Coffee can bring you back home
That’s the line of thinking of Jessica Sartiani, one of the most important women (indeed, people) in her industry. She’s cultivated her knowledge of coffee as a passion, but also as a way to overcome obstacles.
“The daughter of a Florentine father and a Filipino/African-American mother, Jessica Sartiani has always loved coffee as a means of sharing and cultural exchange.”
To call Jessica Sartiani a barista is, to say the least, reductive. Since she was a little girl, she used to watch her father make coffee with the moka pot every morning and she saw that there was a kind of magic to the ritual. Her desire to grow up and enter this world herself was abiding and strong. When she visited a coffee roaster for the first time, she understood the right path to take: she’d begin a course of study that would reveal to her every possible secret about the world of coffee. It’s not often that passion-based choices can provide people with a decent living, but Jessica is an exceptional example.
Driven by her strong ideals, Jessica has always been against racial and ethnic discrimination. She remembers vividly the difficulties she initially faced when she was looking for a job, and how she was always penalized “because of her tattoos.” As soon as it became a trend, the doors of the working world opened to her. What changed in the meantime? Her skills were the same, but society lives on aesthetic canons. To cope with this problem, Jessica created a social media community called ‘Coffee soul relief’ to share her fears and to discuss social issues. This shows how she believes in the power of coffee as an emblem of collaboration and a symbol to overcome adversity and celebrate diversity.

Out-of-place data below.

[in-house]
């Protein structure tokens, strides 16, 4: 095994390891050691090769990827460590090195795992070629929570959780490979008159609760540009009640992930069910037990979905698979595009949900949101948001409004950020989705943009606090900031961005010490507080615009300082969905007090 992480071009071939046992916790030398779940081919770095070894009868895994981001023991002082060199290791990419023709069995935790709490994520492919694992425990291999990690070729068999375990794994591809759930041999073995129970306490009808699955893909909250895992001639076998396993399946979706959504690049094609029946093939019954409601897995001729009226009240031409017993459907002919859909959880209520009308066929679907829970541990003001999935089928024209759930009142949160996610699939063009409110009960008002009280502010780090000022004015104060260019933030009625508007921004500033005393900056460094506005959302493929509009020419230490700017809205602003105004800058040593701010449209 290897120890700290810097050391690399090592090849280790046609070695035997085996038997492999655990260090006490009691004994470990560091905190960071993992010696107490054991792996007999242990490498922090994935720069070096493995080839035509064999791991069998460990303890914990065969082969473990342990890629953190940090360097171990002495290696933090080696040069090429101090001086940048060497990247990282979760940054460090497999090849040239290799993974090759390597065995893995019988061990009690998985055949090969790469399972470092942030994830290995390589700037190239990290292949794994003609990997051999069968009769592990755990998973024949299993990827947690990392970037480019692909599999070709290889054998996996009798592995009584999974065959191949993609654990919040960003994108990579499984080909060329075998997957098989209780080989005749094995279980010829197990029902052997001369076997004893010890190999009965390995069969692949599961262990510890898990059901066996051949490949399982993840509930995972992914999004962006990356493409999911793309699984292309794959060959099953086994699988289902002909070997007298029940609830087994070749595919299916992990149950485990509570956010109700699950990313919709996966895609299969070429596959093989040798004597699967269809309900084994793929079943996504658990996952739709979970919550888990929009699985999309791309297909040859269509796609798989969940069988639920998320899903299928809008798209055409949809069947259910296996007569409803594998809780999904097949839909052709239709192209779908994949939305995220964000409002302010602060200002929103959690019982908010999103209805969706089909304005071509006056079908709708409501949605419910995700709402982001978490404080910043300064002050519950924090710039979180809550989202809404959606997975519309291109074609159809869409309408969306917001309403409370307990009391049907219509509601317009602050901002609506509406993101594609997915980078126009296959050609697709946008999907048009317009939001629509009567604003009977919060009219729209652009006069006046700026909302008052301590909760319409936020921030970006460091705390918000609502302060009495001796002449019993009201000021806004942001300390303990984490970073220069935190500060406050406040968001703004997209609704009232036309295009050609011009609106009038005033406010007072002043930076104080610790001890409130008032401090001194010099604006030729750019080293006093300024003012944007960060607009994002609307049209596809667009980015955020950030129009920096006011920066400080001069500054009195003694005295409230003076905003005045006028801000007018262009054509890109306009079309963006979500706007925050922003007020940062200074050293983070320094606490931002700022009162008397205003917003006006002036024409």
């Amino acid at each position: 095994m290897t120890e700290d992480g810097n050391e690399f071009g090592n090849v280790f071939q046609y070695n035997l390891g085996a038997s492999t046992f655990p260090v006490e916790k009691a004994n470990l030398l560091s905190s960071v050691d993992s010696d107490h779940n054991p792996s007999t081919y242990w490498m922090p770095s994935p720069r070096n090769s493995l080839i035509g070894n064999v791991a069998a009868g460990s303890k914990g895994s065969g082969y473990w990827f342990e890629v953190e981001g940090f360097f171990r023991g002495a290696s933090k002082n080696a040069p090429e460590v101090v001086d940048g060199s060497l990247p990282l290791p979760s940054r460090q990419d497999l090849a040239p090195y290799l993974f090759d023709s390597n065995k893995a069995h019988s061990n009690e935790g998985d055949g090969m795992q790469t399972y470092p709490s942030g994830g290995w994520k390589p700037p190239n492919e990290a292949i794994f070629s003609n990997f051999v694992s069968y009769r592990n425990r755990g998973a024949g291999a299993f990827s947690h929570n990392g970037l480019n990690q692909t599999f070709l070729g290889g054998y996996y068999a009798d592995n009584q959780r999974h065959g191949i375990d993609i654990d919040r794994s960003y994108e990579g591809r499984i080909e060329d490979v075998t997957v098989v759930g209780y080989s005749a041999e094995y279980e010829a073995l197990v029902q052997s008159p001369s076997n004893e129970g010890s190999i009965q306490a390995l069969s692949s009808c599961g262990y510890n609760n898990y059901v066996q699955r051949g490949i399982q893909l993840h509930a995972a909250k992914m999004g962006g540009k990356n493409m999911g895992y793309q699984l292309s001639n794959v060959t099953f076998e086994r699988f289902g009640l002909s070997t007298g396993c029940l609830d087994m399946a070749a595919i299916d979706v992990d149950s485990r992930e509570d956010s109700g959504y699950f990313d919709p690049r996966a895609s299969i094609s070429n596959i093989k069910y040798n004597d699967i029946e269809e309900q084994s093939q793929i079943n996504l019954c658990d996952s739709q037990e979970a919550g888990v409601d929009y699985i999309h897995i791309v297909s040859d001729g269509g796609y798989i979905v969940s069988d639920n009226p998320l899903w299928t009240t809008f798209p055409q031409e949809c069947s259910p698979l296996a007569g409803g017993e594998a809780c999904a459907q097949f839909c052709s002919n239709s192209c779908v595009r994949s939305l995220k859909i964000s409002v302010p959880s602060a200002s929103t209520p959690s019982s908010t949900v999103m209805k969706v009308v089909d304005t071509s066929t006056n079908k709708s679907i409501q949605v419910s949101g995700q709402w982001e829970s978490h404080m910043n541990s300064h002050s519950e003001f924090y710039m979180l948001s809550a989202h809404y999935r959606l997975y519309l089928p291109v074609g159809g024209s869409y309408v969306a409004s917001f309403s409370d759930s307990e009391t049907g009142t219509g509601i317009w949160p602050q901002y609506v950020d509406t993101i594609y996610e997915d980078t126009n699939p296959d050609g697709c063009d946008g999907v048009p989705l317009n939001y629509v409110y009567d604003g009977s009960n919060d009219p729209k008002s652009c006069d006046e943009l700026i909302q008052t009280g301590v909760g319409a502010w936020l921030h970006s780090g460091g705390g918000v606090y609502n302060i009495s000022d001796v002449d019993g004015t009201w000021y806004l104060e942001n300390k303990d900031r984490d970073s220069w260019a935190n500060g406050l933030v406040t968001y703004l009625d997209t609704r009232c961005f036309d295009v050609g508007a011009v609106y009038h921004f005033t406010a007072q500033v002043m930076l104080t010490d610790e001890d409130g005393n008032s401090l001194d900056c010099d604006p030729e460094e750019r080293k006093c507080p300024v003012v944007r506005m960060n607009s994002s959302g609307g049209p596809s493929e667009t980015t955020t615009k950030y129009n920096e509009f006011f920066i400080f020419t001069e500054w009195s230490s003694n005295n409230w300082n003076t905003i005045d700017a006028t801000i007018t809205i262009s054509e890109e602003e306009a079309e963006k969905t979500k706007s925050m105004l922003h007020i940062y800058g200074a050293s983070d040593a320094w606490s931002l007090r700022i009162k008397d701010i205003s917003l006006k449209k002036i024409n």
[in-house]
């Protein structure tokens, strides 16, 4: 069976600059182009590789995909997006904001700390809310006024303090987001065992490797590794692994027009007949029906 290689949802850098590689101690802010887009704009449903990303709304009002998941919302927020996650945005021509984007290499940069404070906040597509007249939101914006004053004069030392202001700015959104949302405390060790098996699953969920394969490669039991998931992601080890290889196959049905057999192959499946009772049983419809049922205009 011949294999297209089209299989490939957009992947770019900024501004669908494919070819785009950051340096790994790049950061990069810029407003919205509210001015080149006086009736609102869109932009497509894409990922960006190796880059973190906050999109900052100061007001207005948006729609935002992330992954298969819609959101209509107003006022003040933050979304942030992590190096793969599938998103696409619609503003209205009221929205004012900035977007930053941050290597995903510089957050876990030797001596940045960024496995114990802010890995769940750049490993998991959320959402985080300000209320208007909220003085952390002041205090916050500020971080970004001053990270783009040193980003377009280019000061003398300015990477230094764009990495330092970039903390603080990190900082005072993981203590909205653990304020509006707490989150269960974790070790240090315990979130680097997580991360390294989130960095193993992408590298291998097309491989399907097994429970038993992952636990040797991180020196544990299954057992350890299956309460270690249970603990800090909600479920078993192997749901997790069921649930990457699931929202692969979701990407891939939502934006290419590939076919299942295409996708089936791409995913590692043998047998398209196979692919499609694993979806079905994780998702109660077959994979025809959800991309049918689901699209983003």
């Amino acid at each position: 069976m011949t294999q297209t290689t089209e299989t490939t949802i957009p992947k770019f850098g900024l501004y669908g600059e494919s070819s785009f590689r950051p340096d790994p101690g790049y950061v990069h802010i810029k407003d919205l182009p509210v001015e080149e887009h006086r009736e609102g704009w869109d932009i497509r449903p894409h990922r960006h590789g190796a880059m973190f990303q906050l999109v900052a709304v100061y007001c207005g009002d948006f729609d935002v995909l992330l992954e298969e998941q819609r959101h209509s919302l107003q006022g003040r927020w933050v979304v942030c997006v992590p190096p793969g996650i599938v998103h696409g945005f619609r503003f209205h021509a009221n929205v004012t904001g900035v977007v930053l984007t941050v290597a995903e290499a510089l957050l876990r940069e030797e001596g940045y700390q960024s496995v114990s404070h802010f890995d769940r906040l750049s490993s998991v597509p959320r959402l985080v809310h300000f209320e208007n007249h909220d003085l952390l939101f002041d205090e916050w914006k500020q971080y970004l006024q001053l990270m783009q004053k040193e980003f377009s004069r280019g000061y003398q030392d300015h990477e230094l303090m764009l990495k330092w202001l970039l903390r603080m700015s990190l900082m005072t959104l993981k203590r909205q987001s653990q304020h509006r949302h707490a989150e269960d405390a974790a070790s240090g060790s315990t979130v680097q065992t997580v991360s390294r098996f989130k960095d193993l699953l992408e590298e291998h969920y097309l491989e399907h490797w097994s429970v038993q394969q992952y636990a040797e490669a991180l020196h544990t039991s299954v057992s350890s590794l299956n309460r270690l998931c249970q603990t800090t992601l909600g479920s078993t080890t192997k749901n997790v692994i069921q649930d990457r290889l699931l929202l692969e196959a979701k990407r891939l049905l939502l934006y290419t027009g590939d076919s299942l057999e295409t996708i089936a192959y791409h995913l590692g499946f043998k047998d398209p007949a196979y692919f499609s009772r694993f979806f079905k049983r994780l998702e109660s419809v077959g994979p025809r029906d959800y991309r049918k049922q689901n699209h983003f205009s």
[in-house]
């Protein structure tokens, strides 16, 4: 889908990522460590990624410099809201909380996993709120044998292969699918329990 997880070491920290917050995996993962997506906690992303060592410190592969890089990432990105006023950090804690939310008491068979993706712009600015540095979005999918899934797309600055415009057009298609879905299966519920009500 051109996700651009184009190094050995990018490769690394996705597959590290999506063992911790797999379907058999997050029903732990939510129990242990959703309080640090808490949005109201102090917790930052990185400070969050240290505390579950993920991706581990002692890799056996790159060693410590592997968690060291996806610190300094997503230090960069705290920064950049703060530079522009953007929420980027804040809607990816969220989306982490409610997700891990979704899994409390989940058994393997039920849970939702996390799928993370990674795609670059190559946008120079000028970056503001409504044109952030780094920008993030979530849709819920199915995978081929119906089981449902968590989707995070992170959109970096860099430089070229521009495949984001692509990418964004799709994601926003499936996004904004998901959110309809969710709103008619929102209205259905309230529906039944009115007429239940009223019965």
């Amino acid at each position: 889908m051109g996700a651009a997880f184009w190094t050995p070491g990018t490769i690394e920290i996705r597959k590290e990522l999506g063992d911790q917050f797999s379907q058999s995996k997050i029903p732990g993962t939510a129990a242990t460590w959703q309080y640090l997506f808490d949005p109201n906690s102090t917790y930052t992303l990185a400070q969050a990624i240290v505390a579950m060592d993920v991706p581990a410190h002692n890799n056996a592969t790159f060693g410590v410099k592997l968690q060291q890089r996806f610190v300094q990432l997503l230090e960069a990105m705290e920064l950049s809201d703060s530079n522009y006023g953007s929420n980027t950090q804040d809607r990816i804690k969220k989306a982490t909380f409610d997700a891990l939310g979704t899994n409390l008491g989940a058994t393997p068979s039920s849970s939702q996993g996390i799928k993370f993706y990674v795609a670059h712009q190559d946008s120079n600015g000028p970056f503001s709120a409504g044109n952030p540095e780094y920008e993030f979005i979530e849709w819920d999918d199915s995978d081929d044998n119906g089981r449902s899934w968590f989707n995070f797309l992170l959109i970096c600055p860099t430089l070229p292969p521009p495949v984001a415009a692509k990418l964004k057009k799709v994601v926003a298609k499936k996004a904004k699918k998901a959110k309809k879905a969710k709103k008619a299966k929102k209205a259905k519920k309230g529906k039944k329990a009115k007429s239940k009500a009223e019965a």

“It was during Jessica’s trip to Honduras, that she was struck by the world of coffee.”
She had the opportunity to visit companies, roasting plants and come into direct contact with local entities and businesses, those from which the coffee many of us enjoy originates. Since then, she has come a long way, winning many awards, including the 3rd Grand Prix Profiles of Pressure. She didn’t even let the lockdown stop her. In order to actively support the entire industry, Jessica decided to run for the Board Sca, the Speciality Coffee Association. This was a way for her to examine and continue to expound upon the theme of quality coffee, treating it as an expert in the field, Opening people’s eyes regarding sustainability and accessibility, using coffee as a lens, is her goal.
Patrizia, born in 1992, graduated in Architecture at the Politecnico of Milano. I’ve always loved this world of stories, stories and construction techniques, but what really didn’t convince me was the idea of spending my life between subway trips, fixed schedules, patterns and habit. It was exactly in front of the possibility of having a permanent contract that I decided to leave for America. To do what, you may be wondering? To realize the first of my many dreams: being a cook. And here I am, writing stories of my travels, of the people I met during my transoceanic trips and handing down the recipes of the dishes I taste around the world.